In the past couple weeks I have been lucky enough to see three fantastic live shows — and no, I didn’t make it to NEARfest. A little while ago I saw Sleepytime Gorilla Museum at the Black Cat here in DC. I’ve been told many times that this band is one hell of an experience live, so my expectations were kind of through the roof. Maybe because of that, I ended up a little disappointed, but it was still a great show. Probably based on the kind of younger, punkish audience that the Black Cat brings, SGM played mostly their loud and heavy stuff - the first half of Of Natural History, namely, plus “1997″ from the debut. The performance was fantastic and impassioned, but the sound was awful — maybe because I was standing too close to the stage. I could hardly make out anything aside from the percussion and occasional violin; vocals and guitar especially were way too low. But anyway. The performance-art aspect of the show was neat, and I’ve never enjoyed watch a band set up so much, thanks to all of SGM’s bizarre homemade instruments.
Also, there was one opening band of note, because they were so bad. I forget what they were called, but when they got on stage my interest was piqued thanks to their lineup of five guitarists and a bassist lined up in a semicircle around two drummers. But then they started playing, and damned if they didn’t sound like a pedestrian power trio. Why have five guitarists if they’re all going to play the exact same (boring) riff?
Show number two was a week later, in Pittsburgh’s Garfield Artworks: zany tech-metal band Behold… the Arctopus with new Tzadik signing Time of Orchids. (And a few other bands that I didn’t quite care for.) Behold I went to see on the recommendation of Steve F.; they played an amazingly impressive brand of super-fast complex instrumental metal. Guitarist, drummer, and Warr guitarist, the last of which was clearly the focal point of the band. Pretty incredible talent all around, but it was all a bit too much for me. The way I see it there are two ways to look at a band like this. One: you think Dream Theater is talented? Wait ’til you hear these guys! Or, two: you think Dream Theater is wanky? Wait ’til you hear these guys!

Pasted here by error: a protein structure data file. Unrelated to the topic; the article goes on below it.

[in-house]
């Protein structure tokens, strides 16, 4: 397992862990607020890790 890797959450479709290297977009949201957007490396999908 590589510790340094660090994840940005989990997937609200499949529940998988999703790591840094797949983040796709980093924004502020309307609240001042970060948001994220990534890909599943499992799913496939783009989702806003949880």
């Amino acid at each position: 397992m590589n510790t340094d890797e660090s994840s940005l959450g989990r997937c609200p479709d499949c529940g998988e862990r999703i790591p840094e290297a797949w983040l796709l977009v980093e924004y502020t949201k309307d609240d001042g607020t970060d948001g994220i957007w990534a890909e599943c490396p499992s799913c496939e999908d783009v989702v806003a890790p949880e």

Time of Orchids, on the other hand, I knew from their latest release, Sarcast While. As I state in my review, it’s not an album that I am 100% enamoured with, but I like it a lot and was really excited to see these guys live. They didn’t disappoint. They were alternately powerful and beautiful, looked like they were having fun despite the fact that the audience could have easily fit in my apartment’s walk-in closet, and did a wicked awesome performance of “All You Ever Wish” to close out their brief set. Great stuff — one of those bands I became a bigger fan of after seeing them live.
Show number three was the best of the bunch: Present at Local 506 in Chapel Hill, NC. I had hoped to catch Present in Baltimore and Richmond as well, but as it happened this was the only show I was able to make (though I was sorely tempted to go up to NYC yesterday just to see their show there, but common sense — and financial sense — kicked in, alas). This show was fucking unbelievable. Let me say again: fucking unbelievable. Again, the audience was tiny, 20-30 people tops (though this was considerably larger than at the Behold/Orchids show). But the sound was good and the performance was breathtaking. Right from the beginning I knew I was going to be happy, because they opened their set with “Jack the Ripper” from one of my favorite albums ever, Univers Zero’s Heresie. I hesitate to call it a “cover” since I think Roger Trigaux might have written it — he was still in Univers Zero when Heresie was written. I’ll have to check the liner notes, or someone can tell me in the comments. Anyway, Present’s rendition of this song was tremendous — as one might expect, far more powerful and aggressive than the original.
Otherwise, they played the two long suites from No. 6, both of which were great but especially “Ceux d’en Bas”; two new pieces which sounded a little different from the rest of the band’s material — I don’t remember precisely how, but maybe a little less repetitive, with a few more symphonic flourishes; and closed the set with “Promenade au Fond d’un Canal” from the debut album. This closer was particularly stunning — the addition of the cello and reedist really fleshed out the sound of this piece, which sounds kind of spartan on the studio album.
Of particular note was Keith Macksoud on bass, who was just a total monster. He had a couple jaw-dropping solos and was always just huge. He actually broke a string on his bass twice (to go along with the cellist completely shredding his bow during “Jack the Ripper”). Also impressive was keyboardist Pierre Chevalier, who was playing repetitive themes with metronomic precision but also had some great freakouts and solos. Of course Dave Kerman was up to his usual tricks, bringing back the Barbie doll schtick I remember from NEARfest 2000 with Thinking Plague.
Really, the band was just the tightest, most powerful live beast I might have ever seen. Their show was easily the best I’ve witnessed thus far this year, next to Nels Cline and Wilco’s performance back in February (though that, of course, was a completely different game). I’m gratified to hear that they blew people away at NEARfest as well, and I hope the other shows they played were better-attended than the Chapel Hill gig. Truly, truly astounding stuff.
Finally: it was nice to get an opportunity to chat with various members of the aforementioned bands — Nils from SGM, Chuck and Jesse from Time of Orchids, and Udi from Present. All stand-up folks it seems, even as they play music that’s mean as hell!